Gym class reduces probability of obesity, study finds for first time

May 20, 2013, Cornell University

Little is known about the effect of physical education (PE) on child weight, but a new study from Cornell University finds that increasing the amount of time that elementary schoolchildren spent in gym class reduces the probability of obesity.

The study represents some of the first evidence of a causal effect of PE on youth obesity, and is forthcoming in the Journal of Health Economics.

The research offers support for the recommendations of organizations such as the Centers for Disease Control, Institute of Medicine, and the American Academy of Pediatrics, all of which have advocated increasing the amount of time that elementary school children spend in , says lead researcher and Cornell professor of policy analysis and management, John Cawley, who conducted the study with Chad Meyerhoefer of Lehigh University (Cornell Ph.D. 2002) and David Frisvold of Emory University.

Treating variation in the amount of time that states mandate schoolchildren spend in PE as natural experiments, the researchers found that an additional 60 minutes per week of PE time (enough to bring states without an explicit requirement up to the amount of PE recommended by the CDC) reduces the probability that a fifth-grader is obese by 4.8 percentage points.

The researchers also detected a gender difference: additional PE time reduces weight for boys but has a negligible effect for girls. One explanation for this difference, says Cawley, is that PE and other types of physical activity are complements for boys (increased PE leads boys to be more active in structured physical activities like organized sports), but substitutes for girls (increased PE leads girls to spend more time ).

Explore further: Integrated model can predict preeclampsia in first trimester

More information: An early, online version of the study can be viewed at: http://www.sciencedirect.com/science/article/pii/S0167629613000556

Related Stories

Integrated model can predict preeclampsia in first trimester

April 4, 2013
(HealthDay)—An integrated model for first-trimester screening of preeclampsia (PE) seems effective in a routine care setting, according to a study published in the March issue of the American Journal of Obstetrics & Gynecology.

More than one-third of California teens do not participate in school physical education

May 31, 2011
Despite a state requirement that public middle and high school students get 400 minutes of physical education every 10 days, approximately 1.3 million — more than a third (38 percent) of all adolescents enrolled in California ...

Unsuspected PE seldom linked to death in cancer patients

October 9, 2012
(HealthDay)—Unsuspected pulmonary embolism (UPE) is not associated with an increased risk of death in cancer patients when compared to patients without pulmonary embolism (PE), according to research published in the October ...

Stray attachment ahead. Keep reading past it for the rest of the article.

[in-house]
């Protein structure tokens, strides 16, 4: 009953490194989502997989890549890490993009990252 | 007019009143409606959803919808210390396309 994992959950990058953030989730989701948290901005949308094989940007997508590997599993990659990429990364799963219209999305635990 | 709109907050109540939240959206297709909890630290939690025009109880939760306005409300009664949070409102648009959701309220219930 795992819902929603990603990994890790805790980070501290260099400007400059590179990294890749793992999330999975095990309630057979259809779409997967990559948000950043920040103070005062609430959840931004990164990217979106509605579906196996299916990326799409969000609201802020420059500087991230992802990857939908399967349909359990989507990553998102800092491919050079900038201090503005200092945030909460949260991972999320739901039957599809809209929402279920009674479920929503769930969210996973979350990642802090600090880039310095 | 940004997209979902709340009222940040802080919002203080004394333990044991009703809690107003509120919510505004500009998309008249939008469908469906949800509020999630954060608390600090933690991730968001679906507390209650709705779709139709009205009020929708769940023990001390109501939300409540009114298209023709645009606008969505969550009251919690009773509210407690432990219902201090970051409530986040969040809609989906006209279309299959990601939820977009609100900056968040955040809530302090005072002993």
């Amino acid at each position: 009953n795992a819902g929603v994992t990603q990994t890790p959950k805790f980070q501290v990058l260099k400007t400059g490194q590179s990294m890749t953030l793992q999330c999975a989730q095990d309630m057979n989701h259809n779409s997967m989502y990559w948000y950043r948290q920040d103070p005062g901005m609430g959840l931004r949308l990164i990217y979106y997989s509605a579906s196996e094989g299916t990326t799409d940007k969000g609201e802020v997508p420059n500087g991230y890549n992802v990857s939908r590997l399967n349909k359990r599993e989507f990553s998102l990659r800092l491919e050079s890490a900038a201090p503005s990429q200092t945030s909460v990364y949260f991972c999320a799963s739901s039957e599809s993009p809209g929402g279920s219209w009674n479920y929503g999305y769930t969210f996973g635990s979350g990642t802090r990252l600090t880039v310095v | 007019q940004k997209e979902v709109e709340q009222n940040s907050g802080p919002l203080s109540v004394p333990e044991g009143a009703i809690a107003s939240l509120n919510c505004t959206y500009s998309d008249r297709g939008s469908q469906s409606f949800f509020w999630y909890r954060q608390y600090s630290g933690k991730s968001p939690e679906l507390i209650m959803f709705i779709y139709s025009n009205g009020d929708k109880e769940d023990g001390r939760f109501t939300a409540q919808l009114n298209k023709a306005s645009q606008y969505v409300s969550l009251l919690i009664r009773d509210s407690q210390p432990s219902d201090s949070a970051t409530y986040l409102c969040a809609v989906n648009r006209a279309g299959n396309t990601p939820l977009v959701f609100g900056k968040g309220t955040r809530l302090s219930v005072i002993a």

State laws mandating P.E., recess linked with increased in-school physical activity among children

December 5, 2011
State and school district-level policies mandating minimum requirements for in-school physical education and recess time are associated with increased odds of schools in those states and districts meeting physical activity ...

Recommended for you

Placental accumulation of flame retardant chemical alters serotonin production in rats

January 22, 2018
A North Carolina State University-led research team has shown a connection between exposure to a widely used flame retardant chemical mixture and disruption of normal placental function in rats, leading to altered production ...

Marijuana use does not lower chances of getting pregnant

January 22, 2018
Marijuana use—by either men or women—does not appear to lower a couple's chances of getting pregnant, according to a new study led by Boston University School of Public Health (BUSPH) researchers.

Americans are getting more sleep

January 19, 2018
Although more than one in three Americans still don't get enough sleep, a new analysis shows first signs of success in the fight for more shut eye. According to data from 181,335 respondents aged 15 and older who participated ...

Wine is good for you—to a point

January 18, 2018
The Mediterranean diet has become synonymous with healthy eating, but there's one thing in it that stands out: It's cool to drink wine.

Sleep better, lose weight?

January 17, 2018
(HealthDay)—Sleeplessness could cost you when it's time to stand on your bathroom scale, a new British study suggests.

Who uses phone apps to track sleep habits? Mostly the healthy and wealthy in US

January 16, 2018
The profile of most Americans who use popular mobile phone apps that track sleep habits is that they are relatively affluent, claim to eat well, and say they are in good health, even if some of them tend to smoke.

0 comments

Please sign in to add a comment. Registration is free, and takes less than a minute. Read more

Click here to reset your password.
Sign in to get notified via email when new comments are made.